Yesterday I was expecting my Dad to come home from the hospital. Actually, we were expecting him to go home on Saturday morning, but amongst other things, he ended up staying over the weekend. We had plans for a visiting nurse to come out the day after his discharge and were just waiting for his “walking papers.”

Yesterday morning, I went into work thinking I’d work only until I got the call from my Dad saying that his discharge orders had been written. My mom called me in the morning to tell me she was heading to Mass and then to the hospital afterwards. She had told me that she would call me once the orders were written so that I could drive over to the hospital and go over all the discharge instructions together.

About 10:15 am, I got a call on my cell phone. I looked down at the caller ID and saw that it was my Mom. But when I picked up the phone, it was a different voice on the other end. One of the nurses on the floor he was on was calling me to tell me that my Dad was having some difficulties right now and that it was best that I come join my Mom at the hospital right now.

I was up on the floor sitting next to my Mom outside of my Dad’s room within ten minutes of getting that phone call. Inside his room, I saw him surrounded by quite a few people who were either putting meds through his IV’s or performing chest compressions while “bagging” him (medical term for “breathing” for him). Basically, they were performing CPR on him.

I turned to my Mom, who was in tears. She told me that she had come up to the floor and ran into the RN Discharge Planner who just came out of the room. That nurse told her that it looked like my Dad was having difficulty breathing, so she was just headed out to get the RN that was assigned to him that morning. While walking towards the room, my Mom ran into his RN and both of them walked into his room together. It’s at that time that my Mom said she saw my Dad having some difficulty breathing and that he looked ashened and grey. Both the RN and my Mom got him into bed when he suddenly lost consciousness and his lips started to turn blue. The RN was smart enough to call for the CPR team and, according to my mom, more than 15 people suddenly appeared in his room.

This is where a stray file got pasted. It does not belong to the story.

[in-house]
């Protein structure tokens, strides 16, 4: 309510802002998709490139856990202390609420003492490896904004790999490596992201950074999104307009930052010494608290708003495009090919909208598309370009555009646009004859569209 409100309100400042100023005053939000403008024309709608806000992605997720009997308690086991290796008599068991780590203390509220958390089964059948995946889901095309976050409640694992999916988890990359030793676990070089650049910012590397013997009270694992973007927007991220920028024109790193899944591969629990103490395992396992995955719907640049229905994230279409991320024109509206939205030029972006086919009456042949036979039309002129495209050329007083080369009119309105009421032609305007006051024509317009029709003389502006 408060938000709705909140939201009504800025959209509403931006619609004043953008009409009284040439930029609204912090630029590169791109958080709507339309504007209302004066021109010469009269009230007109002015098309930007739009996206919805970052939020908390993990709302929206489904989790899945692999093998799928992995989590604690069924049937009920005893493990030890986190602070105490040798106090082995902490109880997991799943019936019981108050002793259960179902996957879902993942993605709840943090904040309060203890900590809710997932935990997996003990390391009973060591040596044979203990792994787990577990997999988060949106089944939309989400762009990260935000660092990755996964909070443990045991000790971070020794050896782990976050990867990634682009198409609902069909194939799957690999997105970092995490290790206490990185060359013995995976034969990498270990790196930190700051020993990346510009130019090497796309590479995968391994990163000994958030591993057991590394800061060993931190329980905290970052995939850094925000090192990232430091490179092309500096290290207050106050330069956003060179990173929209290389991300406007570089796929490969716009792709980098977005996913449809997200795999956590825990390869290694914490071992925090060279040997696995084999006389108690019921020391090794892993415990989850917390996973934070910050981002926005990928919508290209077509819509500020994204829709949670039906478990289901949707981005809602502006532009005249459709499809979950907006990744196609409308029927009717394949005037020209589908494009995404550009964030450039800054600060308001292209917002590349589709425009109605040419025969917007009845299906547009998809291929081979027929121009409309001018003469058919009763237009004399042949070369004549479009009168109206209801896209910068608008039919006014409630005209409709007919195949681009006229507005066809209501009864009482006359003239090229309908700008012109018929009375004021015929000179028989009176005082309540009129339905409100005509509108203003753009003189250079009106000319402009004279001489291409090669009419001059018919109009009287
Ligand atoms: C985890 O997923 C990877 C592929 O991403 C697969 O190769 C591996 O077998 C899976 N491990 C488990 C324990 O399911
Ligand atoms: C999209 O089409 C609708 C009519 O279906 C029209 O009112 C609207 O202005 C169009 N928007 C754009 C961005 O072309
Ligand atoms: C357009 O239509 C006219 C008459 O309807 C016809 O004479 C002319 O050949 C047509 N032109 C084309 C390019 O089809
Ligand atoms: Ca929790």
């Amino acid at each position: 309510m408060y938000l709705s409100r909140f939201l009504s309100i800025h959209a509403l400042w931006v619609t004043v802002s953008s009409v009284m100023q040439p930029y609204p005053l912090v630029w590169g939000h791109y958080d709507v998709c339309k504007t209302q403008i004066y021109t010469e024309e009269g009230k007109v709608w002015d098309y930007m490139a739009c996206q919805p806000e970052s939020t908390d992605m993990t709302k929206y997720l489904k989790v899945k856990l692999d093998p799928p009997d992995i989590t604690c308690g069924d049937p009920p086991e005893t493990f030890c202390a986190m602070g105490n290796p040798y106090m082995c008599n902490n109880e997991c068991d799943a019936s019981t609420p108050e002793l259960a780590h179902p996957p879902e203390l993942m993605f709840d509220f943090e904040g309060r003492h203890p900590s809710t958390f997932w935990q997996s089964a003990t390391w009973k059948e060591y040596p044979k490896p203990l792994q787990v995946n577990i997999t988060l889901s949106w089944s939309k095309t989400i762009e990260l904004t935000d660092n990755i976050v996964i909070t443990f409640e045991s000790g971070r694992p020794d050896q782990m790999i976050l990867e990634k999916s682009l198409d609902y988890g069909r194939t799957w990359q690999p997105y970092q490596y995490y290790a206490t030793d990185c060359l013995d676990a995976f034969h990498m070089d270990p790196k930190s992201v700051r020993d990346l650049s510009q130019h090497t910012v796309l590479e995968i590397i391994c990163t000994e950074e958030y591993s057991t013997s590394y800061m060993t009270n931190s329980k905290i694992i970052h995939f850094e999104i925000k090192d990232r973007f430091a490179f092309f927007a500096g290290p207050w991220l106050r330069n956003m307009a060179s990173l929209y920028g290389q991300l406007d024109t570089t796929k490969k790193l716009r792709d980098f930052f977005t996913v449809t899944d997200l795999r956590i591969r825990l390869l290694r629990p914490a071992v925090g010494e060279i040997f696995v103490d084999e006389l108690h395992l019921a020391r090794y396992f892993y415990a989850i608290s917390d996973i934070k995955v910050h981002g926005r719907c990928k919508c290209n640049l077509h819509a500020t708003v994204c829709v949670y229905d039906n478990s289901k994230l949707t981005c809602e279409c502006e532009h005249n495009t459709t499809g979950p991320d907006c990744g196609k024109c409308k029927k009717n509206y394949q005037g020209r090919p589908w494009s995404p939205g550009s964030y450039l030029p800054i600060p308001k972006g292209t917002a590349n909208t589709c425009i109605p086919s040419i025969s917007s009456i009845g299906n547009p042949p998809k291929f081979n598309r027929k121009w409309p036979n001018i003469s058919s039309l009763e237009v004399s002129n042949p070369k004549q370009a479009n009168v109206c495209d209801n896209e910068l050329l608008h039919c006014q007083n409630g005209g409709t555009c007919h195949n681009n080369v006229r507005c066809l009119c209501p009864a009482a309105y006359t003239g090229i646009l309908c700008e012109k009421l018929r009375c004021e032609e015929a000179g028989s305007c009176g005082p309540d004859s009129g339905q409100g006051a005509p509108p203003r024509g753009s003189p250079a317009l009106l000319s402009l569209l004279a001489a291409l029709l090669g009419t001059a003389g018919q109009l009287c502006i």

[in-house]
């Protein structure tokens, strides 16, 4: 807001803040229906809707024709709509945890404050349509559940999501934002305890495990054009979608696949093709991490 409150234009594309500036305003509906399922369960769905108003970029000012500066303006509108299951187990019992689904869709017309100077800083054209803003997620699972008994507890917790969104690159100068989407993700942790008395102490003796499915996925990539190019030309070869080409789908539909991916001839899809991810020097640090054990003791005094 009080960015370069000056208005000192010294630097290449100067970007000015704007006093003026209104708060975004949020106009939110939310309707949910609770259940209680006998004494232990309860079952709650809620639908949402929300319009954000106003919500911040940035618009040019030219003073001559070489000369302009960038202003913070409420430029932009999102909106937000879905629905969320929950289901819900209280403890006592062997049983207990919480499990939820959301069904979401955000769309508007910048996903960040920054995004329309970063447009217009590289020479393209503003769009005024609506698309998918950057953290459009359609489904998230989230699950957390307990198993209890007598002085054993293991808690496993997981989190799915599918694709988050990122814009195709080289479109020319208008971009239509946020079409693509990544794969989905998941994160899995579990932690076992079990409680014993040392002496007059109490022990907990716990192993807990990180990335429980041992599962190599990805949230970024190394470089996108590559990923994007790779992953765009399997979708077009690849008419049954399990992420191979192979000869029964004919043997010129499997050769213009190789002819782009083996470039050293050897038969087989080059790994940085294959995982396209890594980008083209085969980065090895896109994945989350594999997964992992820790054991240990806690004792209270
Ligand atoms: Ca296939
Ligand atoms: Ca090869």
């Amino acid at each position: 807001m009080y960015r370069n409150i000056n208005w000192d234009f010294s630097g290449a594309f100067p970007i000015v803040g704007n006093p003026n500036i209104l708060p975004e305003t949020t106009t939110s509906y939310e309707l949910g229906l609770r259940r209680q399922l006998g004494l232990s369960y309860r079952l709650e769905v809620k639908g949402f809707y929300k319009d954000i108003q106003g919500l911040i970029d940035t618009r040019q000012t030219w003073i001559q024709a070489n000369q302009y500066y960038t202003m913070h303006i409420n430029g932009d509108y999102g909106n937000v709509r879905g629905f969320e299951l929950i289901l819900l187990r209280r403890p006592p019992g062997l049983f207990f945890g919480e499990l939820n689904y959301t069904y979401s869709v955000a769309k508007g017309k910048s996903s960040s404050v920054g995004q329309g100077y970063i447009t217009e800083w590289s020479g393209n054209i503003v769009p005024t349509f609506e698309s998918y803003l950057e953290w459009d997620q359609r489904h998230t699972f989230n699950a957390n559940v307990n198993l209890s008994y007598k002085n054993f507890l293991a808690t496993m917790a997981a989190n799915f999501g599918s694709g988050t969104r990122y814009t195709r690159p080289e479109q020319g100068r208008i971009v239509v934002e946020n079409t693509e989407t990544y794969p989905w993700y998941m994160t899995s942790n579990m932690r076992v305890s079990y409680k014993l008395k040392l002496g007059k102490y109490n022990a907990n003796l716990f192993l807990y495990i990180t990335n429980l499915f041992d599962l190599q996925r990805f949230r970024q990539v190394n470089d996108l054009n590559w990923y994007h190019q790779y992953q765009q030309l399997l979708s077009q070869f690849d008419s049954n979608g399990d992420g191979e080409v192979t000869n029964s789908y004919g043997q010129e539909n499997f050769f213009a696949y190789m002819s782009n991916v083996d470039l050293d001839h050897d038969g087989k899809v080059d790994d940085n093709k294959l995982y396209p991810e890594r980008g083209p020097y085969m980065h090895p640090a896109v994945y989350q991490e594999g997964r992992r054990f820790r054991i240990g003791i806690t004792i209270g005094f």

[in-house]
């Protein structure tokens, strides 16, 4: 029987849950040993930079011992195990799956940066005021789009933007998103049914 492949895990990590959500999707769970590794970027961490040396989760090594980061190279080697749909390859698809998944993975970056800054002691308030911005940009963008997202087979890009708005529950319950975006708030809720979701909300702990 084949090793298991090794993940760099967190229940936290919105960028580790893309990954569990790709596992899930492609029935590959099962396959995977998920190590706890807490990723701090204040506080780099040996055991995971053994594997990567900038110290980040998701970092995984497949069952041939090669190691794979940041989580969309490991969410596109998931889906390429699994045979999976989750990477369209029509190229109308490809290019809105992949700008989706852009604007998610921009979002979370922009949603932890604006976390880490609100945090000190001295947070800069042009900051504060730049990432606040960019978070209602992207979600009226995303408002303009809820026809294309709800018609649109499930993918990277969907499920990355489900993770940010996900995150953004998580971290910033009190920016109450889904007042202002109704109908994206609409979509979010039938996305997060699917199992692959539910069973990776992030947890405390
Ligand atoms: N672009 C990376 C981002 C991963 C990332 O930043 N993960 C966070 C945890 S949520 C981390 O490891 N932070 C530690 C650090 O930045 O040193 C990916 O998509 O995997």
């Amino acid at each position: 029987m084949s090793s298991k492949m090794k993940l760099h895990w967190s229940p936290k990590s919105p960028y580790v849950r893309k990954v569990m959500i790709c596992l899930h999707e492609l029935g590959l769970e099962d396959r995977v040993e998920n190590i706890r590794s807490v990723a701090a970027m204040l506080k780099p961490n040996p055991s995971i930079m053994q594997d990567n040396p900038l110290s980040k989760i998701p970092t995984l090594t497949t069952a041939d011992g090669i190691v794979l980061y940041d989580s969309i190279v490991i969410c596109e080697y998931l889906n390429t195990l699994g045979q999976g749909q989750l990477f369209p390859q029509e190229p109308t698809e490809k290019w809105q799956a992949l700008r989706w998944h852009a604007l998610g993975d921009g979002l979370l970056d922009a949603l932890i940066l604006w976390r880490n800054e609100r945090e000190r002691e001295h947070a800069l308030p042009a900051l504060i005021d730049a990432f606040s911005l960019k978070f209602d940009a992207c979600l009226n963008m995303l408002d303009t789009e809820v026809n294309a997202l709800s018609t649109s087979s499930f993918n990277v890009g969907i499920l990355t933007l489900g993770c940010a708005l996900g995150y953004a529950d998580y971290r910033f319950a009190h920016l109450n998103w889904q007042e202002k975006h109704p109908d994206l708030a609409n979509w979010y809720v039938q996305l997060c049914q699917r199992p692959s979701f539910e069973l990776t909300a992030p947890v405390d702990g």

Having worked in this same hospital in the beginning of my Nursing career, I know exactly how quick things happen once the CPR team is called. So it was no surprise that, once my Dad was stabilized (Thank God!), he was going to be transferred back down to the ICU once again. And yes, THE TUBE was once again back in.

After what seems like a few hours of being told to wait in the ICU waiting room, we were told we could finally go in to see him. He was sedated, but my Mom said he looked much much more better than he did when she walked in this morning. The afternoon was then filled with the ICU nurses coming in and out as well as all his doctors. Both the cardiologist and the pulmonologist thought that this was a “fluke” incident; that my Dad was trying to cough up some gunk in his lungs and then ended up “gagging” on it. From that, his heart then dropped to 10-12 beats per minute (normal is 60-100 bpm) which then caused him to lose consciousness.

The surgeon who did his bypass surgery thought different. He felt that given his incident of respiratory distress three days after his original surgery and now this recent episode, he didn’t want to take any chances that something would happen again. So he recommended placing a pacemaker so that it might “shock” his heart if it should ever get so slow again.

Today, THE TUBE came out. The most recent chest x-ray showed improvement in his lungs. And tomorrow, he has the procedure to place the pacemaker. And in these next days we need to make sure he gets aggressive treatment to get all that thick gooey gunk (resulting from years of smoking, by the way) up and out of his lungs.

And although we were so close to getting home, I’m glad that Dad was in the hospital when this incident happened. I know that my Mom, who was already quite anxious about his discharge, would have totally freaked out if this happened at home. And given that I hit every single green traffic light and managed to find a prime parking spot in the parking deck while trying to get to the hospital yesterday, I truly believe that someone up there was watching out for us.

Whew … next step …. HOME. (At least I hope so …)